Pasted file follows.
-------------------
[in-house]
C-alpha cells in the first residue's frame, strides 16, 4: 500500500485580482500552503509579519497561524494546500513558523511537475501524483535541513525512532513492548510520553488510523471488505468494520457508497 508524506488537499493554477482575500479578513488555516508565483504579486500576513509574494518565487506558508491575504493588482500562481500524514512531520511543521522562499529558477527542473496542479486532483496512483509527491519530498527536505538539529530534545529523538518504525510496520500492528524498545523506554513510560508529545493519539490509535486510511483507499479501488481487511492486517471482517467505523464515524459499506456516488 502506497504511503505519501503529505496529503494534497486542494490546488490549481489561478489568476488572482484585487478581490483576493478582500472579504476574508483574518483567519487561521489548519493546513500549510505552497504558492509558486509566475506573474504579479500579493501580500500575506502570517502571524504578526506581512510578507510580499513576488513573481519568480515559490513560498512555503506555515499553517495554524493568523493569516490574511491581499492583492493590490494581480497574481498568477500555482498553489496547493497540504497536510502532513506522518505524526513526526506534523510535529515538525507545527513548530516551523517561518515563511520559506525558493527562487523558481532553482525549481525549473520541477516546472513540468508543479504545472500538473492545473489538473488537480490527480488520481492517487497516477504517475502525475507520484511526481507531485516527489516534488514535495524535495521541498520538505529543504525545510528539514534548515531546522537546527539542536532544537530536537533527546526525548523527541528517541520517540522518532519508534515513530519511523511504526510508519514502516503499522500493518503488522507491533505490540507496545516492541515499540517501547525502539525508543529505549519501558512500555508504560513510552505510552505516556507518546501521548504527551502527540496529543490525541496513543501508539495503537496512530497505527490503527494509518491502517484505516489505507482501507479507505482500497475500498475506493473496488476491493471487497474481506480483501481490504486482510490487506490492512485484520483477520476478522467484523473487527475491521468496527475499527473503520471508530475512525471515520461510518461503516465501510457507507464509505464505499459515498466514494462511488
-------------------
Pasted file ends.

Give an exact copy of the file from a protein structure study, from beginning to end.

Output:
[in-house]
C-alpha cells in the first residue's frame, strides 16, 4: 500500500485580482500552503509579519497561524494546500513558523511537475501524483535541513525512532513492548510520553488510523471488505468494520457508497 508524506488537499493554477482575500479578513488555516508565483504579486500576513509574494518565487506558508491575504493588482500562481500524514512531520511543521522562499529558477527542473496542479486532483496512483509527491519530498527536505538539529530534545529523538518504525510496520500492528524498545523506554513510560508529545493519539490509535486510511483507499479501488481487511492486517471482517467505523464515524459499506456516488 502506497504511503505519501503529505496529503494534497486542494490546488490549481489561478489568476488572482484585487478581490483576493478582500472579504476574508483574518483567519487561521489548519493546513500549510505552497504558492509558486509566475506573474504579479500579493501580500500575506502570517502571524504578526506581512510578507510580499513576488513573481519568480515559490513560498512555503506555515499553517495554524493568523493569516490574511491581499492583492493590490494581480497574481498568477500555482498553489496547493497540504497536510502532513506522518505524526513526526506534523510535529515538525507545527513548530516551523517561518515563511520559506525558493527562487523558481532553482525549481525549473520541477516546472513540468508543479504545472500538473492545473489538473488537480490527480488520481492517487497516477504517475502525475507520484511526481507531485516527489516534488514535495524535495521541498520538505529543504525545510528539514534548515531546522537546527539542536532544537530536537533527546526525548523527541528517541520517540522518532519508534515513530519511523511504526510508519514502516503499522500493518503488522507491533505490540507496545516492541515499540517501547525502539525508543529505549519501558512500555508504560513510552505510552505516556507518546501521548504527551502527540496529543490525541496513543501508539495503537496512530497505527490503527494509518491502517484505516489505507482501507479507505482500497475500498475506493473496488476491493471487497474481506480483501481490504486482510490487506490492512485484520483477520476478522467484523473487527475491521468496527475499527473503520471508530475512525471515520461510518461503516465501510457507507464509505464505499459515498466514494462511488